Global business warned to protect against Code Red
Government organisations in the United States are warning businesses worldwide to make urgent moves to prevent the spread of the "Code Red" worm.
Government organisations in the United States have taken the unprecedented step of warning businesses worldwide to make urgent moves to protect themselves against a virus which has been wreaking havoc for the past month.
The “Code Red” worm has infected hundreds of thousands of servers worldwide over the last month, in addition to launching a massive denial of service (DOS) attack on the US government’s official White House website. The worm has profited from a flaw in Microsoft’s Internet Information Server (IIS).
“Because it has been analysed and dissected so much, it’s very easy to go out and create variations on this worm,” said Christoper Klaus of Internet Security Systems. “Not only is there a more effective propagation algorithm, but it would not be hard for a criminal to do other damage. It would be pretty easy to send it somewhere other than whitehouse.gov, for example.”
Guarding against the worm is easy enough: you install a patch from Microsoft which stops any malicious programme from taking advantage of the flaw. As Code Red lives in the server’s physical memory rather than a permanent storage element, rebooting will get rid of it. The software patch then prevents against further infection.
Microsoft believes that up to 6 million servers may well be at risk.
The following is an update sent out by US-government organisation, the CERT Coordination Centre, which studies Internet security vulnerabilities, handles computer security incidents and publishes a variety of security alerts.
The Code Red Worm and mutations of the worm pose a continued and serious threat to Internet users. Immediate action is required to combat this threat. Users who have deployed software that is vulnerable to the worm (Microsoft IIS Versions 4.0 and 5.0) must install, if they have not done so already, a vital security patch.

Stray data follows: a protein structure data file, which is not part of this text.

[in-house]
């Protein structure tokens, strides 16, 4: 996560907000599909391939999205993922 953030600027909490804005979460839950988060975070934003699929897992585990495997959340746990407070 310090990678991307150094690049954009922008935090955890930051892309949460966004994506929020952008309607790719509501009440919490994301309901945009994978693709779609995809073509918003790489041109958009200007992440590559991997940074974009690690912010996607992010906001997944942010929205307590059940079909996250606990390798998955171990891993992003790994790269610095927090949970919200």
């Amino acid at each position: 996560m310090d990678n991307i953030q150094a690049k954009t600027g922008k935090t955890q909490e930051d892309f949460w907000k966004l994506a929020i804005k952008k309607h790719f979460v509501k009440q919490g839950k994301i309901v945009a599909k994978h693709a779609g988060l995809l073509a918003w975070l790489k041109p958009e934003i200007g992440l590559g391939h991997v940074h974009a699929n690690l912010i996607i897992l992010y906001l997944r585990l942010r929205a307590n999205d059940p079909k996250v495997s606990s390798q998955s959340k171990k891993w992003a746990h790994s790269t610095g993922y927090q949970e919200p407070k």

How big is the problem?
On July 19, the Code Red worm infected more than 250,000 systems in just 9 hours. The worm scans the Internet, identifies vulnerable systems, and infects these systems by installing itself. Each newly installed worm joins all the others causing the rate of scanning to grow rapidly. This uncontrolled growth in scanning directly decreases the speed of the Internet and can cause sporadic but widespread outages among all types of systems. Code Red is likely to start spreading again on July 31st, 2001 and has mutated so that it may be even more dangerous. This spread has the potential to disrupt business and personal use of the Internet for applications such as electronic commerce, email and entertainment.
Who must act?
Every organization or person who has Windows NT or Windows 2000 systems AND the IIS web server software may be vulnerable. IIS is installed automatically for many applications. If you are not certain, follow the instructions attached to determine whether you are running IIS 4.0 or 5.0. If you are using Windows 95, Windows 98, or Windows Me, there is no action that you need to take in response to this alert.
What to do if you are vulnerable?
a. To rid your machine of the current worm, reboot your computer.
b. To protect your system from re-infection: install Microsoft’s patch for the Code Red vulnerability problem:
Windows NT version 4.0
Windows 2000 Professional, Server and Advanced Server